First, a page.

by Maryam Zaringhalam CRDF Global Robin Copeland Memorial Fellow Kadiatou Dao shares her journey to becoming a leader in biological nonproliferation in Mali and why women are so critical to the field. Kadiatou Dao “Women are the key to peace,” Kadiatou Dao declared to an eager audience at CRDF Global headquarters in April. Founded in 1995, CRDF Global is a nonprofit organization that promotes international scientific and technical collaboration through a number of incredible programs including the Robin Copeland Memorial Fellowship. The award recognizes a woman leader working to promote nonproliferation in emerging countries. So as the 2015 fellow, Dao is uniquely qualified to make such a bold and inspiring statement. With funding through the U.S. Department of State, she has spent the last year gaining the expertise to tackle biological nonproliferation of infectious disease in her mother country of Mali. I had the great fortune of meeting Dao when Rockefeller University’s Science Diplomacy class visited CRDF Global. There, she shared her experiences — which include working in the bacterial meningitis diagnostics at Mali’s National Institute of Research in Public Health and studying malaria’s resistance to drugs at the University Pierre et Marie CURIE in Paris —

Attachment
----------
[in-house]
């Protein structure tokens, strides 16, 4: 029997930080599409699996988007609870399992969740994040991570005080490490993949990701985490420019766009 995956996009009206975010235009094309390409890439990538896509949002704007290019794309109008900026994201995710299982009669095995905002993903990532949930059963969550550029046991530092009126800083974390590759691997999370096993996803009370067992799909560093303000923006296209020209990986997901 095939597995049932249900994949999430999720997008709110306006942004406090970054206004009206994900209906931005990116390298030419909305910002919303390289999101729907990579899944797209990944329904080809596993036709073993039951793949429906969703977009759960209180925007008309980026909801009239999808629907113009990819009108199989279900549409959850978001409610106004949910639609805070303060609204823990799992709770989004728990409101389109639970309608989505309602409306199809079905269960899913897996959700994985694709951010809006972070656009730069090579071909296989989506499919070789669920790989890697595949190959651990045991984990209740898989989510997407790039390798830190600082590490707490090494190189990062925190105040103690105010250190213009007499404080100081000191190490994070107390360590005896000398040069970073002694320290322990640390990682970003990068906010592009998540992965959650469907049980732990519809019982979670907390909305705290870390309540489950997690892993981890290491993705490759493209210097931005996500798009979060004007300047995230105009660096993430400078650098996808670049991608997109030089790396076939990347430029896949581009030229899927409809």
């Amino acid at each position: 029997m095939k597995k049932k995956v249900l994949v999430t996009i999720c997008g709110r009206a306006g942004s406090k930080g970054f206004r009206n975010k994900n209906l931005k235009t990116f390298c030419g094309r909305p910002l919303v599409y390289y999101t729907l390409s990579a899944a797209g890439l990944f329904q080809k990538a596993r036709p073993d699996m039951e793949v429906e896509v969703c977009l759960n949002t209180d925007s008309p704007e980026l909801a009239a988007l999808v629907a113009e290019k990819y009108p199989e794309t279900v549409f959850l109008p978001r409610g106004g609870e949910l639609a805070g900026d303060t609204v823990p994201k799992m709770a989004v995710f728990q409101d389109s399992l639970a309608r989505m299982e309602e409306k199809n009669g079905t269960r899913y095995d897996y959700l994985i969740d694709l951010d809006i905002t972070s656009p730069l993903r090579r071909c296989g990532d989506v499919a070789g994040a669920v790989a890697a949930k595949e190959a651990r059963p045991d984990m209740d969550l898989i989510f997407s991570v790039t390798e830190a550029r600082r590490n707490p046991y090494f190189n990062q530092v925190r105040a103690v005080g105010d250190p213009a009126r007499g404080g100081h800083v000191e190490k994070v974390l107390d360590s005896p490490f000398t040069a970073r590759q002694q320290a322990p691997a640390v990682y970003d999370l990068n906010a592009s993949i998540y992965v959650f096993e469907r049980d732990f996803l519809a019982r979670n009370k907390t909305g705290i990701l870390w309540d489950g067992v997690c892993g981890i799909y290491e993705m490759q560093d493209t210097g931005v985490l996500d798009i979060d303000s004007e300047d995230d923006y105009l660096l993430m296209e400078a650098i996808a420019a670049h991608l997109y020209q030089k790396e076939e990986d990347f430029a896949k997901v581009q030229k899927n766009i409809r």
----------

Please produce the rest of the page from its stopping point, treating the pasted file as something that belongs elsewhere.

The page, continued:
by Wiley Schubert Reed Credit: Bill McConkey, Wellcome Images This is part of an ongoing series that aims to introduce young, aspiring scientists to topics that spark their curiosity. New York City high school student Wildman S. R. explored how art drives the creation of technologies that improve people's lives. More than 2,500 of the world’s leading business, government, academic and cultural influencers gathered this past January in Davos, Switzerland to discuss how new and emerging technologies will revolutionize humanity. World Economic Forum (WEF) Founder Klaus Schwab describes this Fourth Industrial Revolution as “a fusion of technologies that is blurring the lines between the physical, digital, and biological spheres.” Moreover, Schwab asserts, “there has never been a time of greater promise, or greater potential peril.” New technologies have the power to change the world for the better, but also for the worse. Gene editing technologies like CRISPR have the potential to cure genetic diseases, but also create the possibility for bio engineered eugenics (The CRISPR Quandary). As digital networks expand and intertwine, the chance for cataclysmic systems failure expands as well: a single hack or act of cyber terror could shut down the power or crash the markets of